Tuesday, March 10, 2009
Do you mind? ‘Mentalist’ bends expectations, cutlery in performance
By Jenny Neyman
People coming to Chris Carter’s show at Kenai Peninsula College’s Kenai River Campus on Friday had better come prepared to be amazed and involved, since they may not have a choice in the matter.
Carter bills himself as a mentalist, and his performance is filled with feats meant to blow people’s minds, or at least reveal them.
“What I do, it’s a mix of illusion and psychological abilities to the point where, for all intents and purposes, I read people’s minds. I don’t, obviously, it’s not like radio waves are coming out of their minds,” Carter said.
For the illusion part of the show, Carter bends cutlery and makes light bulbs held by audience members illuminate or even explode. For the psychological feats, he has people tape his eyes shut, then describes details of objects they’re holding, and details of the people holding them. He asks people to think of the most amazing, craziest details about their lives, ones that there’s no way Carter should be able to guess. Then he does.
“That’s where it really gets cool. There’s part of the show where people are going, ‘OK, maybe he’s got this set up,’ and all of a sudden I’m working with them, so they scream,” Carter said.
Carter also dabbles in subliminal psychology and hypnosis, getting subjects to bend to his will.
“They realize it at that point, I’ve kind of played them like a piper and gotten them to do what I want them to do,” he said.
Carter got interested in the skills he blends into his mentalist performance through an early fascination with more traditional magic tricks. When he was 8 his uncle let him sit in on a poker game, and Carter realized people’s body language gave away what they had in their hands. He started doing a trick where he could guess people’s cards.
“When I did this on them they freaked out. Instead of, ‘Oh my gosh, what a cool trick,’ it was like, ‘Oh my gosh, you’re inside my head,’” Carter said. “Ever since then I’ve just been absolutely in love with the idea of, I call it messing with minds, and that’s what the show is all about. That’s what makes it fun to do is it’s such an incredible mystery to people that they react in a way that’s just way out of proportion to something in just a traditional magic show.”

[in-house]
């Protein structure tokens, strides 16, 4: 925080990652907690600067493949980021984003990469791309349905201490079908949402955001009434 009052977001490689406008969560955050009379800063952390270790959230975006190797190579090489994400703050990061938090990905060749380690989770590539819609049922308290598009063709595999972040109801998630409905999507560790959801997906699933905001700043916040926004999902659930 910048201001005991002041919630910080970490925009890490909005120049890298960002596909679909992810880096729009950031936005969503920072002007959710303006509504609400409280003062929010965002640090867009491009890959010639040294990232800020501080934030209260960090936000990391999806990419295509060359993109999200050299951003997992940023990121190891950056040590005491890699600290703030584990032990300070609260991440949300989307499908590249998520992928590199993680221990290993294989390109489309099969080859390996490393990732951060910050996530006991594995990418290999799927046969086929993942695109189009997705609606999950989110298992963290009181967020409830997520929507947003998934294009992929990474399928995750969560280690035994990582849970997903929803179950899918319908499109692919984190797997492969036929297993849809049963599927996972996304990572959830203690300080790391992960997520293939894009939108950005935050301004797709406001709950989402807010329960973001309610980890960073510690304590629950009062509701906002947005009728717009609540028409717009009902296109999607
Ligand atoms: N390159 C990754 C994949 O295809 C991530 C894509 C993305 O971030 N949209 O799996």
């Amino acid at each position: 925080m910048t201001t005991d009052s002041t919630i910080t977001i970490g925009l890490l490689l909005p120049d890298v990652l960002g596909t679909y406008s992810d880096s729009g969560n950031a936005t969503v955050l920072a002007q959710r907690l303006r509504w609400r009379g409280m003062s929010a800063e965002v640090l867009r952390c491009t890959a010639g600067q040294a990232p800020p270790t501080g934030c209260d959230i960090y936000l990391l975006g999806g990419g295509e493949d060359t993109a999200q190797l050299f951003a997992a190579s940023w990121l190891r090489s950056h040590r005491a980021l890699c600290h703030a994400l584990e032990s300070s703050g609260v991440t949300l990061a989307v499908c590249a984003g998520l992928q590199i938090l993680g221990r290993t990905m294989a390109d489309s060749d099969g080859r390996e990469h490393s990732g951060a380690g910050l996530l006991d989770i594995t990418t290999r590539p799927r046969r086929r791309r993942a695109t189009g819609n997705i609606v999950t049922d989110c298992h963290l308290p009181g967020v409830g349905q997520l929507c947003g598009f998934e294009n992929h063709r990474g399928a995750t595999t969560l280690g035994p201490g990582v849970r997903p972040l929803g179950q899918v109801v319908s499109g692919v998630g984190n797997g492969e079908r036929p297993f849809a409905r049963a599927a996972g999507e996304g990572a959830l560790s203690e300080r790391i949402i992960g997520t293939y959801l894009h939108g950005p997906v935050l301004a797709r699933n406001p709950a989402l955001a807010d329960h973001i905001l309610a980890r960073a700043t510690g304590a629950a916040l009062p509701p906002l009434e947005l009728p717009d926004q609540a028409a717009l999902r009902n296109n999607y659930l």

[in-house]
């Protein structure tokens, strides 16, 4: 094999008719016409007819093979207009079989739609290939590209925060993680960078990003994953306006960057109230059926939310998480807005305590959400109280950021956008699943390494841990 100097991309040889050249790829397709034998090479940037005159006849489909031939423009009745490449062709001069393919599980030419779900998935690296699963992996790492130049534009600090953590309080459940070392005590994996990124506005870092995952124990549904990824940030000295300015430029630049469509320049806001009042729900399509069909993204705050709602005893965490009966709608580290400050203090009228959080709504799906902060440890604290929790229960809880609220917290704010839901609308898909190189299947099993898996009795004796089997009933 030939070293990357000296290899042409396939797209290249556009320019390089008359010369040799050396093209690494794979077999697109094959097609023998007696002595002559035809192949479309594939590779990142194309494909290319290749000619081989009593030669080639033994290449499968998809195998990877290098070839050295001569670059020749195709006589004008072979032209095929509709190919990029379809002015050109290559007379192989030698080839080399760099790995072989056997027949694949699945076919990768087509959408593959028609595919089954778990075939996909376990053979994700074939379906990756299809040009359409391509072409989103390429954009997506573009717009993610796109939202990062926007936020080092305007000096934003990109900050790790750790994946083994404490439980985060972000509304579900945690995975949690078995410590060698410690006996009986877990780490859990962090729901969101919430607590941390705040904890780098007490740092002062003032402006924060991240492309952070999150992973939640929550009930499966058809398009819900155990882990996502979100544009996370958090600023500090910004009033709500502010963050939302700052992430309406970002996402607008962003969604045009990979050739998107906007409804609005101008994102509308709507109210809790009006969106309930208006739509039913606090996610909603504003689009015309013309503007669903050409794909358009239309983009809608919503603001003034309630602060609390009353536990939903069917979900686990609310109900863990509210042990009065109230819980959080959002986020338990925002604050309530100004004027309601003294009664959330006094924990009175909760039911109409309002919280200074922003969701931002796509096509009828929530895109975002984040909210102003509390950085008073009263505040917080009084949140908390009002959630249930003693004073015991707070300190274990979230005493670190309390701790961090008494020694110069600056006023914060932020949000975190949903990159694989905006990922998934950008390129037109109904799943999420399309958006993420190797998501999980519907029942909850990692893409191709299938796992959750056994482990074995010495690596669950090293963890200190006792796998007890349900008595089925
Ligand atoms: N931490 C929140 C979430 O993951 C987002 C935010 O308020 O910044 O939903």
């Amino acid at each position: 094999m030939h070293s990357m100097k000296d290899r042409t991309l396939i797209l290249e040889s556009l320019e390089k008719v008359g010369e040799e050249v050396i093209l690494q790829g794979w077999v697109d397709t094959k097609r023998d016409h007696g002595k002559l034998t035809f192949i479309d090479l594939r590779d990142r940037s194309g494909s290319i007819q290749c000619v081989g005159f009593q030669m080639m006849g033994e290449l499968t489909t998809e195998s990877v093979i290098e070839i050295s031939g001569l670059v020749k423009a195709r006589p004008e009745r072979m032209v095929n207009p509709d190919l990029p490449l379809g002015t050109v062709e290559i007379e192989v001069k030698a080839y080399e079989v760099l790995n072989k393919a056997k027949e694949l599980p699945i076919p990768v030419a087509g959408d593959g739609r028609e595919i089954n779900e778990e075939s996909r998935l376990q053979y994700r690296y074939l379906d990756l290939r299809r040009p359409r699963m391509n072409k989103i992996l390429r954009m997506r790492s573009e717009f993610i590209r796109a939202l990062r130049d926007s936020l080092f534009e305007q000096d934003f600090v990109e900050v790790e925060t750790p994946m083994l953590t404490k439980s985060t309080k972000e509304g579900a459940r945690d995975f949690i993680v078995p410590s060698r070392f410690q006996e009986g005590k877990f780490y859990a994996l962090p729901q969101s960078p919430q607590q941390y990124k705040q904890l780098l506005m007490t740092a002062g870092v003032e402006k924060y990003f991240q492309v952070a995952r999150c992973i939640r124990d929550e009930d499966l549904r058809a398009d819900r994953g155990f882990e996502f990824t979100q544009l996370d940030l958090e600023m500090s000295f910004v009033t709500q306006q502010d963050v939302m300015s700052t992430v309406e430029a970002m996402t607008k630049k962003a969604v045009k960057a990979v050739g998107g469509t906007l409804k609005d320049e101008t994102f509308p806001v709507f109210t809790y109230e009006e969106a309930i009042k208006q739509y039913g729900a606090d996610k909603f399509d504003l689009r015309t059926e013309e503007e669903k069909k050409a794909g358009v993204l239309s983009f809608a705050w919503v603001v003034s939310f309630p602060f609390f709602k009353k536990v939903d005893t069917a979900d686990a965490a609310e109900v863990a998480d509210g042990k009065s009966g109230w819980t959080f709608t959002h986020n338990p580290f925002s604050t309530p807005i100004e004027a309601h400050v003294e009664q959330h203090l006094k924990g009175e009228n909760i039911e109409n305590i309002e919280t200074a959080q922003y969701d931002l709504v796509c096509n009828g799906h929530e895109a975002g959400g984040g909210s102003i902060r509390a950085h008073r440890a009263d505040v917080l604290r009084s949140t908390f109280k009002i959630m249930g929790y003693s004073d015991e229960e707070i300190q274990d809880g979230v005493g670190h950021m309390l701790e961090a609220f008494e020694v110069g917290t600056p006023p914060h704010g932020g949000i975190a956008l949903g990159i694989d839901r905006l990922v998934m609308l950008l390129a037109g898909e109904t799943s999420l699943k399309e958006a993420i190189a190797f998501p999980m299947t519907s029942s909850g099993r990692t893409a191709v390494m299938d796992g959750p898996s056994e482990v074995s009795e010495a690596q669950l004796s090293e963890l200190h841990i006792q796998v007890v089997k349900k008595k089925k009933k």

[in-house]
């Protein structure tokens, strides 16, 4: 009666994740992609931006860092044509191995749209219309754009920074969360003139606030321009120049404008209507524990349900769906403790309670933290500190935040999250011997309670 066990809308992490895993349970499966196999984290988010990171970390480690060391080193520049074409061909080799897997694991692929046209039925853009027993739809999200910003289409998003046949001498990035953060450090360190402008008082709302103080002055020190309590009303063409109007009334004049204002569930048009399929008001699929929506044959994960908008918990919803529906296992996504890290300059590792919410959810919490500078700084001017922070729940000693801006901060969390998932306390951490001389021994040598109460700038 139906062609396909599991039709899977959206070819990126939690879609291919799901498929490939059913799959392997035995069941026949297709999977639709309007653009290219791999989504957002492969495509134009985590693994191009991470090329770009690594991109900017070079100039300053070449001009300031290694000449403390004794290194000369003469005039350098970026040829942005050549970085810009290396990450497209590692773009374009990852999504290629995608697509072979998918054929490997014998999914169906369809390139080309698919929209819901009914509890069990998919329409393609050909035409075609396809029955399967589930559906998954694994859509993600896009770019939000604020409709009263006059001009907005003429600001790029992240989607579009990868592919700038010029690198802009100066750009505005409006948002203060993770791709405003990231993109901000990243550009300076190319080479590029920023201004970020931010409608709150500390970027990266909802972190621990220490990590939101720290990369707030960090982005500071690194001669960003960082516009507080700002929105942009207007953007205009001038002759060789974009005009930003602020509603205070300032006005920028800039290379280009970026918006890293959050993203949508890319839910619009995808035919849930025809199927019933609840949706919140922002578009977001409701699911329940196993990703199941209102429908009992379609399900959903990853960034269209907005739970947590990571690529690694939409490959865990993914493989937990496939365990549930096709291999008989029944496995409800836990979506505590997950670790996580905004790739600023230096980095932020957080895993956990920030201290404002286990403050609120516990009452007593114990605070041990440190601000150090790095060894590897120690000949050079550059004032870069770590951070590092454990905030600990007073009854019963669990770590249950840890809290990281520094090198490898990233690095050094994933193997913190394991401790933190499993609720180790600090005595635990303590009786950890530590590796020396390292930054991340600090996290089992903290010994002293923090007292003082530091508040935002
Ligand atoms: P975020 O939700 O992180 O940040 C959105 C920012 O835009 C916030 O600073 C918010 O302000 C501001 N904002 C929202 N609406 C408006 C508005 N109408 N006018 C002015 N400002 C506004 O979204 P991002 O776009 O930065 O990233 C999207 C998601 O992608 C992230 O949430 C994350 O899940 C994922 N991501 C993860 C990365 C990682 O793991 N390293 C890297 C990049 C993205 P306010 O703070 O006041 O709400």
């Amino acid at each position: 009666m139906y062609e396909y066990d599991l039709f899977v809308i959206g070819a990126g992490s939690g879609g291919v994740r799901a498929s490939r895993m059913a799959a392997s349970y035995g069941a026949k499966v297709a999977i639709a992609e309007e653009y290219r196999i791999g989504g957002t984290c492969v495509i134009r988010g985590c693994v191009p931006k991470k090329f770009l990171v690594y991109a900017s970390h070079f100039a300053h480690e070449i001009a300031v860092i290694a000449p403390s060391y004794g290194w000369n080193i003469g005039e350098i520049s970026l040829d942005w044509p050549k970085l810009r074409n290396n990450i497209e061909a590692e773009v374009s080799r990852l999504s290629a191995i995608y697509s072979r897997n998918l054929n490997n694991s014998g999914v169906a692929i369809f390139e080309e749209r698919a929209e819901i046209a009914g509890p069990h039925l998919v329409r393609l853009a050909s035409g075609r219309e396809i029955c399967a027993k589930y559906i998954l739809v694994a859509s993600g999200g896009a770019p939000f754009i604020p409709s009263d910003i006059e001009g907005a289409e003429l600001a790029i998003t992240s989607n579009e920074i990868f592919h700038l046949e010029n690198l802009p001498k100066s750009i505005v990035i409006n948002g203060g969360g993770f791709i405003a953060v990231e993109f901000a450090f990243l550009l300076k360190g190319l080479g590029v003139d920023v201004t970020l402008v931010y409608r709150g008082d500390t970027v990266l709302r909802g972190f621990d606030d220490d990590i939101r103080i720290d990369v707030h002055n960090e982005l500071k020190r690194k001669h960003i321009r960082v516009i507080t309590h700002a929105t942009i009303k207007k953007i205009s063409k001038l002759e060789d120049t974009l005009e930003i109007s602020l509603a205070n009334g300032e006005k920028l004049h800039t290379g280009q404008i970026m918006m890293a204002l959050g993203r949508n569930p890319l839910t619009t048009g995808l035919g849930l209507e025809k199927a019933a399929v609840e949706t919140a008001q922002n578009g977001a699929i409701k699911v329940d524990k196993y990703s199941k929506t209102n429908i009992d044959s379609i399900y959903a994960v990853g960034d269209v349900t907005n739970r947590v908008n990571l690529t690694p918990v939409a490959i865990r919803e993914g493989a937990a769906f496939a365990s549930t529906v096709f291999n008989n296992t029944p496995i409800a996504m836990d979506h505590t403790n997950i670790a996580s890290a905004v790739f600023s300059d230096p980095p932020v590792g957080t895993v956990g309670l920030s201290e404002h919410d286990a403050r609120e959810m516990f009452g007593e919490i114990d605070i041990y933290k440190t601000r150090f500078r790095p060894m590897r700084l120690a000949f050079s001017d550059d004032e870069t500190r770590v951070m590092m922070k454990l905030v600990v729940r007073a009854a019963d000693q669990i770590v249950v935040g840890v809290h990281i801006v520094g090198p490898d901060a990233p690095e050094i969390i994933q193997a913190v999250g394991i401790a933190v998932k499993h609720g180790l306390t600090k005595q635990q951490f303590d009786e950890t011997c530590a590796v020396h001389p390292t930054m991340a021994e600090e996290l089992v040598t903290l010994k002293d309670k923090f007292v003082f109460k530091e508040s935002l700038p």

He’s had people panic and fling the suddenly illuminated light bulb they’re holding across the room. And there’s usually plenty of screaming.
“One of the things that makes it funny is the reactions from people from the audience,” Carter said.
“Big football players scream and run out of the room, then they come back in and they scream and run out again,” he said.
Carter originally went to college as a theater and business double major, but he’s always had an interest in psychology, he said.
“I knew from the point I was 10 years old I wanted to be a performer, but I’d always been fascinated by humans’ behavior, so I’ve taught myself a lot,” he said.
“I’m pretty much a self study. Hypnosis. Illusion is another area. There’s no college that will teach you that. You have to learn it from insiders,” he said.
Many of his feats, especially the psychological ones, he’s developed and perfected on his own.
“Three years after grad school I was light years ahead of the day I started to perform professionally. It’s the kind of thing you can only really learn by doing it constantly on a new pool of people. That’s what made all the difference,” he said. “There are things in the show that have taken me six or seven years of hard work to develop, and I have things in the show that took me two weeks. There’s really a lot of variety in it.”
Audience members themselves bring some of the variety, since they in effect are the raw material with which Carter works. He’s performed in every state but Hawaii so far, and there are a lot of similarities in the audiences he sees.
“Most people are really extremely receptive,” he said. “I think most people have a real strong desire to participate in something mysterious and something strange, but strange in a fun, exciting way. Not strange in a creepy way.”
That being said, there are some differences in how people approach the show.
“If I’m performing at a technical, engineering school, they tend to have a very left-brain response. They’re busy trying to analyze and come up with solutions, whereas other people may just relax and enjoy the mystery. … It doesn’t matter what frame of mind you take into a show, you still get what you want out of it,” Carter said.
Once in a while, even Carter is amazed in the course of a performance.
“Occasionally I’ll end up revealing something about people that turns out to be a little more personal than I intended to reveal,” he said.
In one instance he was reading a guy’s name from a woman in the audience. She kept denying there was anything special about him, until Carter said she’d spent the night with him.
“All of sudden I heard this other shout from this other girl across the room that was the guy’s girlfriend. Then this guy got up and ran out of the room,” Carter said.
“Usually I’ll hold back from revealing anything superembarrassing, it’s not my goal to embarrass anyone,” he said.
But the mind, like Carter’s show, can be mysterious, and reveals surprises when least expected.
“There’s always fresh surprises. People are somewhat predictable and yet they’re not completely predictable. You always learn something unique and fresh just about every time, so it’s still fun. It still keeps me on my toes,” he said.
Carter will perform at 7:30 p.m. Friday in the Ward Building at KPC. Admission is $12 general admission or $10 with a valid student ID.